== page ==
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Wednesday, September 19, 2007

Teachers With Guns (What's the Problem?)

Okay, you've divorced a guy but have reason to believe he may have gone into your home while you weren't there. You get a restraining order and a concealed weapons permit and a gun. Problem? You're a teacher and want to carry the gun to school but the district (in Oregon) has a no weapons policy. What to do? Sue, of course.

This story appeared in the Mail Tribune newspaper in southern Oregon.

Where to start? First, I feel for this woman but, as a parent, I would feel worried if I knew my child's teacher was in a situation that she felt her life endangered and she was with my child for 8 hours a day. It's a horrible situation for everyone.

Second, this article points out that her lawyer says that state statute is contrary to the district's policy and that the law trumps the policy. (I wonder if that is true in Washington state?)

"Both state and federal laws prohibit carrying a firearm on campus, according to Gerking. However, the laws come with exemptions, including one for holders of a concealed handgun license."

From the article,

"Following the shootings at Virginia Tech, in addition to shootings at Columbine High School in Colorado and Thurston High School in Springfield, a desire among teachers to carry guns has risen. A university in Utah challenged a law that allows concealed weapons on public property and lost, thereby permitting guns on campus."

Some problems?

"Even if it's a totally legitimate person with a legitimate permit — can you adequately guarantee that it will not fall into the hands of a student?" Moran asked. "You can't."

Long said he worried about what would happen if a crisis broke out on campus, and someone other than law enforcement officers was in possession of a gun.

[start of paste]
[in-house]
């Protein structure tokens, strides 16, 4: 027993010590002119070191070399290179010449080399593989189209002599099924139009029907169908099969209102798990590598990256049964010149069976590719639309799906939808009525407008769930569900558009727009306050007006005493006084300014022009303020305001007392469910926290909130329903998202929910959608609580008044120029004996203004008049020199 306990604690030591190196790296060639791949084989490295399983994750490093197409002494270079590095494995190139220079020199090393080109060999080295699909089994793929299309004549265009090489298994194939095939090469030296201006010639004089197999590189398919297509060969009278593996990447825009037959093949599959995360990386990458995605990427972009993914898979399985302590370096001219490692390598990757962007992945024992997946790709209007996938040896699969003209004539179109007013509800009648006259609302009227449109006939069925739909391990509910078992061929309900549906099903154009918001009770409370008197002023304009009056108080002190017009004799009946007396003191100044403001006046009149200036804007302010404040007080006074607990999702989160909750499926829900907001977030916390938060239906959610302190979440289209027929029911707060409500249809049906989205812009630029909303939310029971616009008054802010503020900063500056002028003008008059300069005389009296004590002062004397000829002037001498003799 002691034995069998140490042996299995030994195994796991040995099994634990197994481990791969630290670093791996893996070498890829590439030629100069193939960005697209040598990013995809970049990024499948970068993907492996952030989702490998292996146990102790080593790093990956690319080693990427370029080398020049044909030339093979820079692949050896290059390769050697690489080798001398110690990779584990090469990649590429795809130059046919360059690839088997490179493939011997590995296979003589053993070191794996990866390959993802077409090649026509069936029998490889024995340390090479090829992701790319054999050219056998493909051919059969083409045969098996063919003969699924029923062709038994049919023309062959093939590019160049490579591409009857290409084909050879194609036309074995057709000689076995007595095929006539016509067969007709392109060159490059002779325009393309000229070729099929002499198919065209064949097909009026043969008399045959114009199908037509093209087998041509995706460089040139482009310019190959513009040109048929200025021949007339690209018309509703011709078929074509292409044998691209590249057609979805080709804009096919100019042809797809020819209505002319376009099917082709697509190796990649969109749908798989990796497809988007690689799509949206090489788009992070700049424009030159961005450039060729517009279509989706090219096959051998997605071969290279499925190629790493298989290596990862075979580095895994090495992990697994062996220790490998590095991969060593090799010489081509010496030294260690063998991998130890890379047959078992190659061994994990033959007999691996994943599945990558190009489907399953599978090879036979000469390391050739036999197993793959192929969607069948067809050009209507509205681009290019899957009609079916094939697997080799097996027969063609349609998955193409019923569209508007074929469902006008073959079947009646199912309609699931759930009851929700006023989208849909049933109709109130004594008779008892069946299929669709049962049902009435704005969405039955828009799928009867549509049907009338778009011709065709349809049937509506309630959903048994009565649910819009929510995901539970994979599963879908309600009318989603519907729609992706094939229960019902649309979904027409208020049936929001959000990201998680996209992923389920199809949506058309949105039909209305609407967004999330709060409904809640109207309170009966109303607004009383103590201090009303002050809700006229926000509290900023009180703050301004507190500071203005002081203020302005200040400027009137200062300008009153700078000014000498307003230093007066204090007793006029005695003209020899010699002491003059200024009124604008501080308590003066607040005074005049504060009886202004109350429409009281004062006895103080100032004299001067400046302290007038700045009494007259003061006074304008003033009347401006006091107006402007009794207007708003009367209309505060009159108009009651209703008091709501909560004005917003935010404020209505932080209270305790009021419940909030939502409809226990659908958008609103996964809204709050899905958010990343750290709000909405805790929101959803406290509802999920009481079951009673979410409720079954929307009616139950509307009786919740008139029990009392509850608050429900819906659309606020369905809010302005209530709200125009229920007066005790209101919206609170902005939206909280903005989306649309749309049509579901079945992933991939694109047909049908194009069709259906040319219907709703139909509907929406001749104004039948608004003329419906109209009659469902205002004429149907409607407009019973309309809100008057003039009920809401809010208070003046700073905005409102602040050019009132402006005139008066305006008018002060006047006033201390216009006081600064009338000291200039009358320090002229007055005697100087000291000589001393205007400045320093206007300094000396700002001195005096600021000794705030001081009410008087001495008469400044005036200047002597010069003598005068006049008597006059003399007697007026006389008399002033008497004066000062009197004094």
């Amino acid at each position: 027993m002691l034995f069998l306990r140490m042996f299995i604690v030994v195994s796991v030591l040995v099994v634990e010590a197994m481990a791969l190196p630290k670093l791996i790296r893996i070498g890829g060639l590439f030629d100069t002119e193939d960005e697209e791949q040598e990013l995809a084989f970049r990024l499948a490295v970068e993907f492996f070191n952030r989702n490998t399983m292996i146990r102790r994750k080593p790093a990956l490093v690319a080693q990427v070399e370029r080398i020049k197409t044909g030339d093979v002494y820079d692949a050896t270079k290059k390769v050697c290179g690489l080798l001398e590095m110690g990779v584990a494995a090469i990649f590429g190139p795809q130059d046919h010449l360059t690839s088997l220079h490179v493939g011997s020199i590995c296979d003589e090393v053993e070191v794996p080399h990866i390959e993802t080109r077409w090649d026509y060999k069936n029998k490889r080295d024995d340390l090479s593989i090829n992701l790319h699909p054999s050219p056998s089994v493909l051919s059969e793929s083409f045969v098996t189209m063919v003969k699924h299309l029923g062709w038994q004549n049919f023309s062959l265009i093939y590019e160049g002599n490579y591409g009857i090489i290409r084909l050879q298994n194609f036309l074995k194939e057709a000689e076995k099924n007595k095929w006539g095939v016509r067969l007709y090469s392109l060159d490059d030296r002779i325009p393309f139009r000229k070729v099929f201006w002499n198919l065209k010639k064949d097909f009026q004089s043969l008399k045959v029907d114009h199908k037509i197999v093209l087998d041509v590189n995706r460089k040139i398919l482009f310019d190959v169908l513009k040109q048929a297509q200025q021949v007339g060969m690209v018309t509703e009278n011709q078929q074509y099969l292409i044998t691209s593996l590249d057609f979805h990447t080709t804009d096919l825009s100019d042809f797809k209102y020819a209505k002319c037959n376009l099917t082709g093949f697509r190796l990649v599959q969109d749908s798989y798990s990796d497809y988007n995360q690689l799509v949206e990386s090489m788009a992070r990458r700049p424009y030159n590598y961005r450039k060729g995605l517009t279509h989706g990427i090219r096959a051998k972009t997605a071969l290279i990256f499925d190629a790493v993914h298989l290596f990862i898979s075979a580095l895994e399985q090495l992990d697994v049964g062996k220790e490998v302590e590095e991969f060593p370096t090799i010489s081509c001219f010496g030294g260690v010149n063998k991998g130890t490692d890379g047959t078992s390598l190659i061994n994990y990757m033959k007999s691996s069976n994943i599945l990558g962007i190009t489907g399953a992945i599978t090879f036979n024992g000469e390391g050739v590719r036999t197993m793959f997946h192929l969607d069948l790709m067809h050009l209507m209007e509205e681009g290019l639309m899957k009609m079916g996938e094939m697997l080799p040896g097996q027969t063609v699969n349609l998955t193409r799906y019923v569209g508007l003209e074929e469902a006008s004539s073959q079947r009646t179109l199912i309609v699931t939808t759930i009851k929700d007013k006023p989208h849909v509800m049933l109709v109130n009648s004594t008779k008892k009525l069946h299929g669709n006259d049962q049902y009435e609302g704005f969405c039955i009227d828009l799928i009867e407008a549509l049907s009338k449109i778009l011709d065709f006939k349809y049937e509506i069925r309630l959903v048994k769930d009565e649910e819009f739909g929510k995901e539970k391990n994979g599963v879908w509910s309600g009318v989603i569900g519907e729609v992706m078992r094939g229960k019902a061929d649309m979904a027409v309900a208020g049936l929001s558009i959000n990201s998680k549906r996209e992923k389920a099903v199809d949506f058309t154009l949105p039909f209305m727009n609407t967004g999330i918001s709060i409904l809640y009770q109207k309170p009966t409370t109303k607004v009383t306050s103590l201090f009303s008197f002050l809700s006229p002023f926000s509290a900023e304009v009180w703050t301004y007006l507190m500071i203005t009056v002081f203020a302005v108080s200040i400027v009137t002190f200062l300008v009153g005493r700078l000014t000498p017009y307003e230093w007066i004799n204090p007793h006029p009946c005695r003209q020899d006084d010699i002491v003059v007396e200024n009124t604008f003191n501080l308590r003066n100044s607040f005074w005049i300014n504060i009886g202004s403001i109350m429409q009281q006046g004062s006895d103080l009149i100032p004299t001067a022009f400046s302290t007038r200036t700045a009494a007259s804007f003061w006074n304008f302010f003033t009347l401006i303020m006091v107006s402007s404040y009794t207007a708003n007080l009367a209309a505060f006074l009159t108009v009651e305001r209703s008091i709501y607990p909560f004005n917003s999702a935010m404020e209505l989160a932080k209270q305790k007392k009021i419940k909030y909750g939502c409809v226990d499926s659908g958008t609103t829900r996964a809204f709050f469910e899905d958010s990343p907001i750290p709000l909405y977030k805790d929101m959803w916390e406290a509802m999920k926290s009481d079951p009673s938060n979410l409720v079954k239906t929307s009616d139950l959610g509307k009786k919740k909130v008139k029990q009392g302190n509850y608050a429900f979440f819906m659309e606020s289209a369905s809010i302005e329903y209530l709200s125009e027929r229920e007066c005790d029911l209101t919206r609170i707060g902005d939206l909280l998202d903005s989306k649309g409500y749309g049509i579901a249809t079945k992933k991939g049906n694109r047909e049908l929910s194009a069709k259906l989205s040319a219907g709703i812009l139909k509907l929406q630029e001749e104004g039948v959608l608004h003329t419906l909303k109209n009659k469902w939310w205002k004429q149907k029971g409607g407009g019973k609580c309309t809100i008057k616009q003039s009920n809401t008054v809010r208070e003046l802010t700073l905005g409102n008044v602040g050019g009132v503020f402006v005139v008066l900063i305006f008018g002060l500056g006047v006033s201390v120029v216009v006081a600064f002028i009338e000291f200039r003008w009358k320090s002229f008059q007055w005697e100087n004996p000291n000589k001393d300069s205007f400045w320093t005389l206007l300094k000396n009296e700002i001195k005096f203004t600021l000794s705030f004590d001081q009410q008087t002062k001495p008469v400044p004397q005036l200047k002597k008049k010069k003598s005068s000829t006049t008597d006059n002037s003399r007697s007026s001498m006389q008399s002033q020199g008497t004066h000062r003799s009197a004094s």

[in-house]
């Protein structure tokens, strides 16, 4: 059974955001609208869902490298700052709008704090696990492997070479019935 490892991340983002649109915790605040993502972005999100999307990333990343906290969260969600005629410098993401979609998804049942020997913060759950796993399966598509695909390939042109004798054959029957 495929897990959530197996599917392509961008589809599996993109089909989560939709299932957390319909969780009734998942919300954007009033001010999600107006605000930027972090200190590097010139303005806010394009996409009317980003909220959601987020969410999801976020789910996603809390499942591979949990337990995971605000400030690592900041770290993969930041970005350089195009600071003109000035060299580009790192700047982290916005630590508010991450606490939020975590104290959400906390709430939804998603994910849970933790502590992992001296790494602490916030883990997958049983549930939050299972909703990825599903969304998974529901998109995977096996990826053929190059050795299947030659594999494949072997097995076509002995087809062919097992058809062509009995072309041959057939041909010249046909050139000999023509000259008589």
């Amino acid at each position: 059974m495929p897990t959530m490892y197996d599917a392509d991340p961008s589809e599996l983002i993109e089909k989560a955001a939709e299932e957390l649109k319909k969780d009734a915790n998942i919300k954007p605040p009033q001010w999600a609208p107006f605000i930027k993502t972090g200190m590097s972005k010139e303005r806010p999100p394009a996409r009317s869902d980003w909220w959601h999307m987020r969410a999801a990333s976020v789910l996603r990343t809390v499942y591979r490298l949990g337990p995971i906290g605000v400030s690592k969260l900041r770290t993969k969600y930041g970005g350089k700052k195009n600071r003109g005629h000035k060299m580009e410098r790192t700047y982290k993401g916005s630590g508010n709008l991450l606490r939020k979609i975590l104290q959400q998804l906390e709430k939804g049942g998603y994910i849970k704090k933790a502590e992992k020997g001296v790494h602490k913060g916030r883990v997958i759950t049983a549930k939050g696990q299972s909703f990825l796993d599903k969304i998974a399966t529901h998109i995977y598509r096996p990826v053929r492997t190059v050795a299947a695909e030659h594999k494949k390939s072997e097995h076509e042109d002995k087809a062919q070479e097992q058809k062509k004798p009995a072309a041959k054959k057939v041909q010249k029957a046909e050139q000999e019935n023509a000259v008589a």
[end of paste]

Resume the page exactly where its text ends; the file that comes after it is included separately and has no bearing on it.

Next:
Crisis plans worked out with local law enforcement agencies are "predicated on the idea that if there's someone on our campus and they have a weapon, they're not supposed to be there," Long said. "The law enforcement people would act appropriately." "

I like that phrase "act appropriately" meaning the police would open fire without asking on anyone who was carrying a gun during a crisis situation. That's exactly what I would expect to happen. They don't have time to figure out who the good guys with the guns are versus the bad guys with guns.

Also frightening was this comment from a reader posted at the bottom of the article:

"If teachers cannot be trusted to have guns at work, then they should not be trusted to teach our children."

Only in America.

1 comment:

WenG said...

I wish the school would negotiate a security plan rather than have this teacher challenge school law in order to bring a gun to school. I know an endless argument can be made for or against guns, that an armed school would’ve prevented Columbine or Kip Kinkel. I don’t believe a gun will make a person safe, and I would refuse to send my kids to a class with an armed teacher, if this is indeed what would've happened. I don't know if she intended to lock the gun somewhere during school or not.

Unless this is actually a gun lobby case disguised as a personal protection issues, I'm wondering if the school will counter that the teacher by will dismissed unless she complies with district policy. Guns aren’t the antidote to a situation that's already broken. If I feel so threatened that I'm thinking about carrying a gun, I know my environment is already broken. It will take more than a gun to make it secure again.

It’s never fair when a person is harassed or stalked and is forced to go on the defensive, but isn’t it a personal problem that shouldn't affect the workplace?